|Courtesy North Central Community Association|
"One of the most striking findings is that concern about climate change is not only, or even mostly, a product of how much people know about science. Increased knowledge tends to harden existing opinions (Nature Climate Change, vol 2, p 732).
These findings, and many more, are increasingly available to campaigners and science communicators, but it is not clear that lessons are being learned. In particular, there is a great deal of resistance towards the idea that communicating climate change requires more than explaining the science.
The IPCC report, due out on 27 September, will provide communicators with plenty of factual ammunition. It will inevitably be attacked by climate deniers. In response, rebuttals, debunkings and counter-arguments will pour forth, as fighting denial has become a cottage industry in itself.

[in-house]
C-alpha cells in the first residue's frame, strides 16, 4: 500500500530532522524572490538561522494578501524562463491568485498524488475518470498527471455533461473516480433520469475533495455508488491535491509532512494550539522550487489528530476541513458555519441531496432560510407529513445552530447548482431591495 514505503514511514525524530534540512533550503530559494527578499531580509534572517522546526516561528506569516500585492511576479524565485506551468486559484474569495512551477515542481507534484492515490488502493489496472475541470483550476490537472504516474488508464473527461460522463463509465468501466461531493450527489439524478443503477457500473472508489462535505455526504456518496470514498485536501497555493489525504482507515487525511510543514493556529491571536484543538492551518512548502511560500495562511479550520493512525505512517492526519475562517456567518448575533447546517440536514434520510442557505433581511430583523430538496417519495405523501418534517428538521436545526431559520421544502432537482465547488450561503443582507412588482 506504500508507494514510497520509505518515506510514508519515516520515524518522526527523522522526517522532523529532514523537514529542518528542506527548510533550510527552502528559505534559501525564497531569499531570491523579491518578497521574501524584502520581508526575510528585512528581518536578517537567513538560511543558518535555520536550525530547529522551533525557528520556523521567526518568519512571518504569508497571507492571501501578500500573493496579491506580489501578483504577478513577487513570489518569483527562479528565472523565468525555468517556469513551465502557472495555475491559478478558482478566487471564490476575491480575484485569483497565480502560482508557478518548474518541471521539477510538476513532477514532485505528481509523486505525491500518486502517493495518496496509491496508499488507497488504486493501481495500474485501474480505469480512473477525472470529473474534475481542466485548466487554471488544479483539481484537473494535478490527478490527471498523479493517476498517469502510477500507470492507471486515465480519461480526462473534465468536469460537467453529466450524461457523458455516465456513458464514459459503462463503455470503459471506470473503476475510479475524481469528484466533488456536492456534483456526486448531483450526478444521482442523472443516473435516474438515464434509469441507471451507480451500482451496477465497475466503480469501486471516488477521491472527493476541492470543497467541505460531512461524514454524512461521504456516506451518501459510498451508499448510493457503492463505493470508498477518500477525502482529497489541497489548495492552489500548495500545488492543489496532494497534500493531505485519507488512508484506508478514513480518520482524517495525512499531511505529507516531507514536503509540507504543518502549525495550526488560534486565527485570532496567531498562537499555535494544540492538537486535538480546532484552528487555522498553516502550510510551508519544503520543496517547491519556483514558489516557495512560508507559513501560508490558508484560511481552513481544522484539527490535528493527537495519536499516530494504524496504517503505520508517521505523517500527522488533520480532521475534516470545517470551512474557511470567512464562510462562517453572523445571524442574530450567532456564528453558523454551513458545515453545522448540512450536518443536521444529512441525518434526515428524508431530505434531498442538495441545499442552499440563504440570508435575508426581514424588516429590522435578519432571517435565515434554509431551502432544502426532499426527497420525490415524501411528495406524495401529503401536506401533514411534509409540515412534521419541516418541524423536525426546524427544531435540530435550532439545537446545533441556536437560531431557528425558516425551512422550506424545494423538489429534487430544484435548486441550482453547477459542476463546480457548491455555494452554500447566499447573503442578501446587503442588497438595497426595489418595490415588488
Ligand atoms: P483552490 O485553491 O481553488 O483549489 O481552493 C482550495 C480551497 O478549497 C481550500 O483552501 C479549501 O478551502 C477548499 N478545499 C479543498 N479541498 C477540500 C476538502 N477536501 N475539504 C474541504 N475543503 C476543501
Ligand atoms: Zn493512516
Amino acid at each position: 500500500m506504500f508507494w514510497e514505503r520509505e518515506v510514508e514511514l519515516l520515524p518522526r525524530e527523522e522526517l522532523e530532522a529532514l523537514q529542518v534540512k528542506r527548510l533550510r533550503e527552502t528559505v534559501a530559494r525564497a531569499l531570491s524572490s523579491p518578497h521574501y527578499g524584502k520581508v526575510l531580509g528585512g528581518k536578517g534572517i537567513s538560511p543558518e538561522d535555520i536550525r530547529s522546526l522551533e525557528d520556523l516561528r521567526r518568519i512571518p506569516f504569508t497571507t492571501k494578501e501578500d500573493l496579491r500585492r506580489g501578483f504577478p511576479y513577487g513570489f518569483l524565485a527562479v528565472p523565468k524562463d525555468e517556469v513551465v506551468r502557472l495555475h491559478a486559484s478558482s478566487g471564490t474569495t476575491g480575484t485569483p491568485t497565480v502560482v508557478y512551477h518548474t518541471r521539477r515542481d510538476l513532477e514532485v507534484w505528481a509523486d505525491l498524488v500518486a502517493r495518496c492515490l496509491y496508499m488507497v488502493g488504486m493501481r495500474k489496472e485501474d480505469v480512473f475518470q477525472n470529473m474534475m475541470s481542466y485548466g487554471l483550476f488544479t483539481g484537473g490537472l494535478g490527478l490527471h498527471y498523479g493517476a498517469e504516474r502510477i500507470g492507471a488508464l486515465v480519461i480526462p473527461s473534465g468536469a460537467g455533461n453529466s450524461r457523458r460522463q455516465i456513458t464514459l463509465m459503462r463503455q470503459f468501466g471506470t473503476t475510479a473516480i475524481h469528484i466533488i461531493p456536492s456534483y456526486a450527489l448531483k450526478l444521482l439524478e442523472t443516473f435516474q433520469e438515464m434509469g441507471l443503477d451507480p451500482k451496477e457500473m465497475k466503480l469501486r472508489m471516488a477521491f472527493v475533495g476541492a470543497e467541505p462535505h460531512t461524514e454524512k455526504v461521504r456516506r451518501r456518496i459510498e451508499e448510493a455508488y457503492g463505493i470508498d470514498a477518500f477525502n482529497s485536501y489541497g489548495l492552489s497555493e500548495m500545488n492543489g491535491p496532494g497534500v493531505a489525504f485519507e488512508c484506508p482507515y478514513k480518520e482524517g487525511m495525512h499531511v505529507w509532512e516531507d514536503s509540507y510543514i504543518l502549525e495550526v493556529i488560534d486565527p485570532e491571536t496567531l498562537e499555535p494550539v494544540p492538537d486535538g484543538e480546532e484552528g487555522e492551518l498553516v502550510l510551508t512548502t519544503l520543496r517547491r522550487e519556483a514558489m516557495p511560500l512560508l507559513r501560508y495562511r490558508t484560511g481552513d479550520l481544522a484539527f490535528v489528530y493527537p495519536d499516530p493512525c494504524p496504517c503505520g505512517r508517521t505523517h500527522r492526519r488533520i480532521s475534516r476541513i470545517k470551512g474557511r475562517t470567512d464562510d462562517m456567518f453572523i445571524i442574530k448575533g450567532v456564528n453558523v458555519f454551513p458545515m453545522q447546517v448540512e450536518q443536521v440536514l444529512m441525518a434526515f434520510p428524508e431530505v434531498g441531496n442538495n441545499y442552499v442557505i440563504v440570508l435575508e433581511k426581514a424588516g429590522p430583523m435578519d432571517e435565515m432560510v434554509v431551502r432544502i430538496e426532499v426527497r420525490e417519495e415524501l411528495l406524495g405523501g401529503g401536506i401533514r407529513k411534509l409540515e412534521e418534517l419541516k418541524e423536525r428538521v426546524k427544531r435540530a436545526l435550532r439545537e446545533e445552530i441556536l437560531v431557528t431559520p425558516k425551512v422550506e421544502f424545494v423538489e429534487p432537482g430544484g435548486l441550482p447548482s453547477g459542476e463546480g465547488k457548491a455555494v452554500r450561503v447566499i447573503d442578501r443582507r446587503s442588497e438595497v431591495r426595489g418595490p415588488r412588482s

None of it will make any real difference. This is for the simple reason that the argument is not really about the science; it is about politics and values." (Emphasis mine.)
I continue to believe that it's also about pocketbooks and personal impacts. If people understand just how THEY will be PERSONALLY impacted - not "the planet," and not "in the future" - they might just listen up.
The data bores people. The crystal ball gazing irritates people. Only by telling folks where the rubber will meet the road and sharing the ways this will be seriously screwing with them in very short order, can we hope to get a response that will push the political needle anywhere near getting us a solution.
And that needs to happen fast. In fact, not fast, but yesterday. Anyone have any bright ideas?